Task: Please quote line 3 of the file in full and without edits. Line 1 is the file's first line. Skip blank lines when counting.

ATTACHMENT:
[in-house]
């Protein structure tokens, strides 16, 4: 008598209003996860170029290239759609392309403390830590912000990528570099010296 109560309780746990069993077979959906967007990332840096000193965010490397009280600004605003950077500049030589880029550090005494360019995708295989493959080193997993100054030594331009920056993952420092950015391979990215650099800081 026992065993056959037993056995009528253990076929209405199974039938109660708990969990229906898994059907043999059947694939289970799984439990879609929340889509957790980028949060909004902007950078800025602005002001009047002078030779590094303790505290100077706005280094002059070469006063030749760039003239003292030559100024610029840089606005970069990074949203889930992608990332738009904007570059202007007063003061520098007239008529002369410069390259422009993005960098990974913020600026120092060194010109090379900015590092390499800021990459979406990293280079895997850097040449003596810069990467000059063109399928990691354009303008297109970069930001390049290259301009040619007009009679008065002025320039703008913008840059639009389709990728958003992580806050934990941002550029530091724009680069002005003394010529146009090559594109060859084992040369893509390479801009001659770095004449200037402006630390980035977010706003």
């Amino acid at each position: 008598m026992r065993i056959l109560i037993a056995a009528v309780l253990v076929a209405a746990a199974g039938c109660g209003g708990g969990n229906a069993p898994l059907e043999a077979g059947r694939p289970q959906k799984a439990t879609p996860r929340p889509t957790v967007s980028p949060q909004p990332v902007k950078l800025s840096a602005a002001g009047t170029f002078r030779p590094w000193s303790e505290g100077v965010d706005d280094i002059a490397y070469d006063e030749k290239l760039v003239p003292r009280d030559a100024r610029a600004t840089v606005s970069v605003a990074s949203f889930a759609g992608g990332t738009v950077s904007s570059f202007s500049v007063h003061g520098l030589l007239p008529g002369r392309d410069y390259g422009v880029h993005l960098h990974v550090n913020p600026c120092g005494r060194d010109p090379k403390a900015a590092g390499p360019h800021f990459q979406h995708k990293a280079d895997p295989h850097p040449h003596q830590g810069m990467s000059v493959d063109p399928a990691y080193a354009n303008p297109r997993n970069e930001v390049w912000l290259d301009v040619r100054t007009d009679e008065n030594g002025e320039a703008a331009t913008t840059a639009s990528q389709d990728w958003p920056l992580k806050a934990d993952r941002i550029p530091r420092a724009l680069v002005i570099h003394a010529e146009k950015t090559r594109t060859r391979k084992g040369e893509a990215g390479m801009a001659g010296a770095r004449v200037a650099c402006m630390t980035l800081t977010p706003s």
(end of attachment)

């Amino acid at each position: 008598m026992r065993i056959l109560i037993a056995a009528v309780l253990v076929a209405a746990a199974g039938c109660g209003g708990g969990n229906a069993p898994l059907e043999a077979g059947r694939p289970q959906k799984a439990t879609p996860r929340p889509t957790v967007s980028p949060q909004p990332v902007k950078l800025s840096a602005a002001g009047t170029f002078r030779p590094w000193s303790e505290g100077v965010d706005d280094i002059a490397y070469d006063e030749k290239l760039v003239p003292r009280d030559a100024r610029a600004t840089v606005s970069v605003a990074s949203f889930a759609g992608g990332t738009v950077s904007s570059f202007s500049v007063h003061g520098l030589l007239p008529g002369r392309d410069y390259g422009v880029h993005l960098h990974v550090n913020p600026c120092g005494r060194d010109p090379k403390a900015a590092g390499p360019h800021f990459q979406h995708k990293a280079d895997p295989h850097p040449h003596q830590g810069m990467s000059v493959d063109p399928a990691y080193a354009n303008p297109r997993n970069e930001v390049w912000l290259d301009v040619r100054t007009d009679e008065n030594g002025e320039a703008a331009t913008t840059a639009s990528q389709d990728w958003p920056l992580k806050a934990d993952r941002i550029p530091r420092a724009l680069v002005i570099h003394a010529e146009k950015t090559r594109t060859r391979k084992g040369e893509a990215g390479m801009a001659g010296a770095r004449v200037a650099c402006m630390t980035l800081t977010p706003s």